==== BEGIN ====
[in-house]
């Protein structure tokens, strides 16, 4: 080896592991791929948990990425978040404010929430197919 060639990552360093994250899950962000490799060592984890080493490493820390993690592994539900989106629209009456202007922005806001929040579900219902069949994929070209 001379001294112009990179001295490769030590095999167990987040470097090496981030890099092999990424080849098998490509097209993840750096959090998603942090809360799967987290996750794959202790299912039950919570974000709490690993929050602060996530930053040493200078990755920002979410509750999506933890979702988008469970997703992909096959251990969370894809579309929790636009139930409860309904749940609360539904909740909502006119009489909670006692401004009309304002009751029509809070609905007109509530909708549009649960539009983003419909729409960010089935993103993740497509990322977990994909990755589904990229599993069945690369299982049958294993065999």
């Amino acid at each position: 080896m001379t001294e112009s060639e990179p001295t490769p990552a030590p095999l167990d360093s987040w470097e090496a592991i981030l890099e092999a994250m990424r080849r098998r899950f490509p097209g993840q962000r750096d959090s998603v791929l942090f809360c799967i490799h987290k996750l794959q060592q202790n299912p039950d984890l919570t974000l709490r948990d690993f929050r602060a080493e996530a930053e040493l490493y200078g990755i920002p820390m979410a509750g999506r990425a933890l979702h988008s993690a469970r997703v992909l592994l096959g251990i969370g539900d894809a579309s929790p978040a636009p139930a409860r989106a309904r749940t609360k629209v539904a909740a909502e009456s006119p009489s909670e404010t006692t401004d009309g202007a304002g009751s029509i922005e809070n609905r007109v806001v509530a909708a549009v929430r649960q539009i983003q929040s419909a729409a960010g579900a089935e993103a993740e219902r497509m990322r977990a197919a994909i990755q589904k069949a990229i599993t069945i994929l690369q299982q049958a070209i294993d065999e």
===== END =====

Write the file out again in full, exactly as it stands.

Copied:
[in-house]
């Protein structure tokens, strides 16, 4: 080896592991791929948990990425978040404010929430197919 060639990552360093994250899950962000490799060592984890080493490493820390993690592994539900989106629209009456202007922005806001929040579900219902069949994929070209 001379001294112009990179001295490769030590095999167990987040470097090496981030890099092999990424080849098998490509097209993840750096959090998603942090809360799967987290996750794959202790299912039950919570974000709490690993929050602060996530930053040493200078990755920002979410509750999506933890979702988008469970997703992909096959251990969370894809579309929790636009139930409860309904749940609360539904909740909502006119009489909670006692401004009309304002009751029509809070609905007109509530909708549009649960539009983003419909729409960010089935993103993740497509990322977990994909990755589904990229599993069945690369299982049958294993065999």
């Amino acid at each position: 080896m001379t001294e112009s060639e990179p001295t490769p990552a030590p095999l167990d360093s987040w470097e090496a592991i981030l890099e092999a994250m990424r080849r098998r899950f490509p097209g993840q962000r750096d959090s998603v791929l942090f809360c799967i490799h987290k996750l794959q060592q202790n299912p039950d984890l919570t974000l709490r948990d690993f929050r602060a080493e996530a930053e040493l490493y200078g990755i920002p820390m979410a509750g999506r990425a933890l979702h988008s993690a469970r997703v992909l592994l096959g251990i969370g539900d894809a579309s929790p978040a636009p139930a409860r989106a309904r749940t609360k629209v539904a909740a909502e009456s006119p009489s909670e404010t006692t401004d009309g202007a304002g009751s029509i922005e809070n609905r007109v806001v509530a909708a549009v929430r649960q539009i983003q929040s419909a729409a960010g579900a089935e993103a993740e219902r497509m990322r977990a197919a994909i990755q589904k069949a990229i599993t069945i994929l690369q299982q049958a070209i294993d065999e």